The day after Christmas is known as the biggest return day of the year. People flock to stores across the land to return or exchange gifts they received from loved (or not so loved) ones. But people aren’t the the only ones who want to return gifts they’ve received. MLB teams also got a number of questionable, uh, “gifts” throughout the year, and there’s no question they want to return them. Here are ten teams who probably want to return a few things they’ve gotten this year.
It cannot be overstated how much the Diamondbacks keep making their future more difficult with every move they make. It’s impossible now to return that horrible Dansby Swanson-Ender Inciarte-Shelby Miller trade to the store, but there’s somehow one move that looms larger in their futile future. After cleaning house this offseason and firing their GM Dave Stewart (among others), they failed to fire Tony La Russa. Instead, they stripped him of his title of Chief Baseball Officer and so now he’s just their chief baseball analyst and adviser. The new GM, Mike Hazen, won’t have to report to La Russa like Stewart did, but La Russa is still in the organization doing baseball things. I’m not sure how D-backs ownership decided that La Russa deserved to keep his job, considering that his title was Chief Baseball Officer and their fired GM reported to him. Somehow they rationalized it by giving La Russa less to do, but it couldn’t be more clear that keeping him around isn’t going to help anyone.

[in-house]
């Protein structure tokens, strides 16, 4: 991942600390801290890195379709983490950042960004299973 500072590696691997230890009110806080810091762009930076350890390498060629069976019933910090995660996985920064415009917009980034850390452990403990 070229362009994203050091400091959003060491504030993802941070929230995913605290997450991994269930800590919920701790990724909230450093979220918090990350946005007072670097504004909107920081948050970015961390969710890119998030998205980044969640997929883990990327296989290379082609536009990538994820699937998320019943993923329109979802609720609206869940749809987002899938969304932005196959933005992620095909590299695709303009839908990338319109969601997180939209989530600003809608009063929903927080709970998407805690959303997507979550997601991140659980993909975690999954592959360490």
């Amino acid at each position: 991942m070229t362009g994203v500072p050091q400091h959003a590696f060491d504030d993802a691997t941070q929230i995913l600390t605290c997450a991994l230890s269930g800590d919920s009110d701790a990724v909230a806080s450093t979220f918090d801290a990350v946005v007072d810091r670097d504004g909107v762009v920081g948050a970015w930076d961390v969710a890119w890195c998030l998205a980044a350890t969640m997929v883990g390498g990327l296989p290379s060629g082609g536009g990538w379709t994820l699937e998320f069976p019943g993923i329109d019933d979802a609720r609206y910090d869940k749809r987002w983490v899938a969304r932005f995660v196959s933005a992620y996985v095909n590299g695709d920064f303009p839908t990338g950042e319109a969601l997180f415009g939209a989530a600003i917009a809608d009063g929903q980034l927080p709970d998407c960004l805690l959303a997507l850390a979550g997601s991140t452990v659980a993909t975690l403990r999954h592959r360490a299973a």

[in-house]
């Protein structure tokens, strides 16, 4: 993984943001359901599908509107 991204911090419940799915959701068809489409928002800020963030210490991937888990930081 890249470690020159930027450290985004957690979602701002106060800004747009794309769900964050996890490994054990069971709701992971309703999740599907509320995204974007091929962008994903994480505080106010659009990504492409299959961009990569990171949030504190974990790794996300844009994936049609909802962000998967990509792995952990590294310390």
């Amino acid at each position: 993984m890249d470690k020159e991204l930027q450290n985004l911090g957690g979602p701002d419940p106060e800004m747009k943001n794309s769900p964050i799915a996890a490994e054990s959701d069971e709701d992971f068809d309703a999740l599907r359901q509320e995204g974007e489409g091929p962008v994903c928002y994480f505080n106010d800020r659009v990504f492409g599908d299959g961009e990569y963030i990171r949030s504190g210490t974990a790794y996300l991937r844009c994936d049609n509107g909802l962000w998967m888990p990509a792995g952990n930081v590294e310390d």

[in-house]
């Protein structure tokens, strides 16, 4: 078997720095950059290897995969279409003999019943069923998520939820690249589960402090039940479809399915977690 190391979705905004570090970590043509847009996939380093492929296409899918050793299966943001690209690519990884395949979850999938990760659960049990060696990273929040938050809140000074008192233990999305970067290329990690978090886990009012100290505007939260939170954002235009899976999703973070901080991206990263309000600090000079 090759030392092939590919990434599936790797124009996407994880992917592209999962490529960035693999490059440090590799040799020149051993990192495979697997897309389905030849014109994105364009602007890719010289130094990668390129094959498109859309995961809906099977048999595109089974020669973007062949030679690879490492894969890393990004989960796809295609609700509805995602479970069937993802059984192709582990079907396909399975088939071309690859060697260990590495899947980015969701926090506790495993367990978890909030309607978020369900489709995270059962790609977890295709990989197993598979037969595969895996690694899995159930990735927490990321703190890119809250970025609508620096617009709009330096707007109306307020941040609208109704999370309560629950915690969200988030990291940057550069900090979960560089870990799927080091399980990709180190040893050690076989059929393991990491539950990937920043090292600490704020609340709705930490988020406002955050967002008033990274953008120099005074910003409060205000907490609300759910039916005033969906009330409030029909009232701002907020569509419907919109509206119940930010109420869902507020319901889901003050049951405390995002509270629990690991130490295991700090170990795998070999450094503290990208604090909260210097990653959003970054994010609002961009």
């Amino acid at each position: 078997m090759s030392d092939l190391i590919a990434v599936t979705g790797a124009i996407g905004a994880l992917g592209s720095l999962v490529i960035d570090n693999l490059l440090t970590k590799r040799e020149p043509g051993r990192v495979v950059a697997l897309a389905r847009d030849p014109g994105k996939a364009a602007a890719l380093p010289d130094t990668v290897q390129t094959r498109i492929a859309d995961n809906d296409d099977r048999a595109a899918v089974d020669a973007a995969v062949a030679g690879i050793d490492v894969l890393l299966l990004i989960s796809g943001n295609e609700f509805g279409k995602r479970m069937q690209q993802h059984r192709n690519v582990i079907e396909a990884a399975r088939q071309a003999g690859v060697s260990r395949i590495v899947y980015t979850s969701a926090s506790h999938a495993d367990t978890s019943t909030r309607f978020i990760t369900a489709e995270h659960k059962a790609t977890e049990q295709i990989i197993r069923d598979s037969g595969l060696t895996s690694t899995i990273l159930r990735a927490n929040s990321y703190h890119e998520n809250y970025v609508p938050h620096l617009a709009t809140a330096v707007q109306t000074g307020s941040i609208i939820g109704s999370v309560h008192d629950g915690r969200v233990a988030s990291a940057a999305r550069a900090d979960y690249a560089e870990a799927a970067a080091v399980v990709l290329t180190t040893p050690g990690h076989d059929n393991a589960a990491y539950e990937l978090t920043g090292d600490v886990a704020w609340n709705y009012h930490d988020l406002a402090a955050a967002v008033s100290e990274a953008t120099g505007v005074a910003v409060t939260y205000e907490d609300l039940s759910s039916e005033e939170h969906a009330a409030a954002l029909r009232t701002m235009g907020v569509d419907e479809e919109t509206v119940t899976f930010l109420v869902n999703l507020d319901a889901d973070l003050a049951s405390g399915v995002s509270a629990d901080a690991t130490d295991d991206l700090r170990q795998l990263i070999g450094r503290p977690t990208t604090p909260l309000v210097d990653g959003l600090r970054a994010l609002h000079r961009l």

Boston Red Sox
Is it possible to take someone’s retirement back to the store? Because if it is, the Red Sox should exchange David Ortiz’s retirement immediately. The talented slugger ended his 20-year MLB career with one of his best years ever, and he looked like had had more in the tank. Now, the Red Sox don’t *need* Ortiz next season. They have a tremendous amount of talent on their team. But there’s a Big Papi shaped hole nonetheless, and wouldn’t you like to see this team with both him AND Chris Sale? There has to be a way to make that happen.
Chicago White Sox
Can you return slashed up jerseys to the store? Probably not, but the White Sox should try anyway. Chris Sale took a pair of scissors to the White Sox’s 1976 throwback jerseys in July because he really, really didn’t want to wear them. Sale was suspended for five games, and the whole incident made everyone look bad. Sale looked slightly insane for cutting up the jerseys instead of biting the bullet and wearing them, and the White Sox management looked absolutely ridiculous for making their star pitcher wear a jersey that he very emphatically didn’t want to wear.
— Phil Hecken (@PhilHecken) July 23, 2016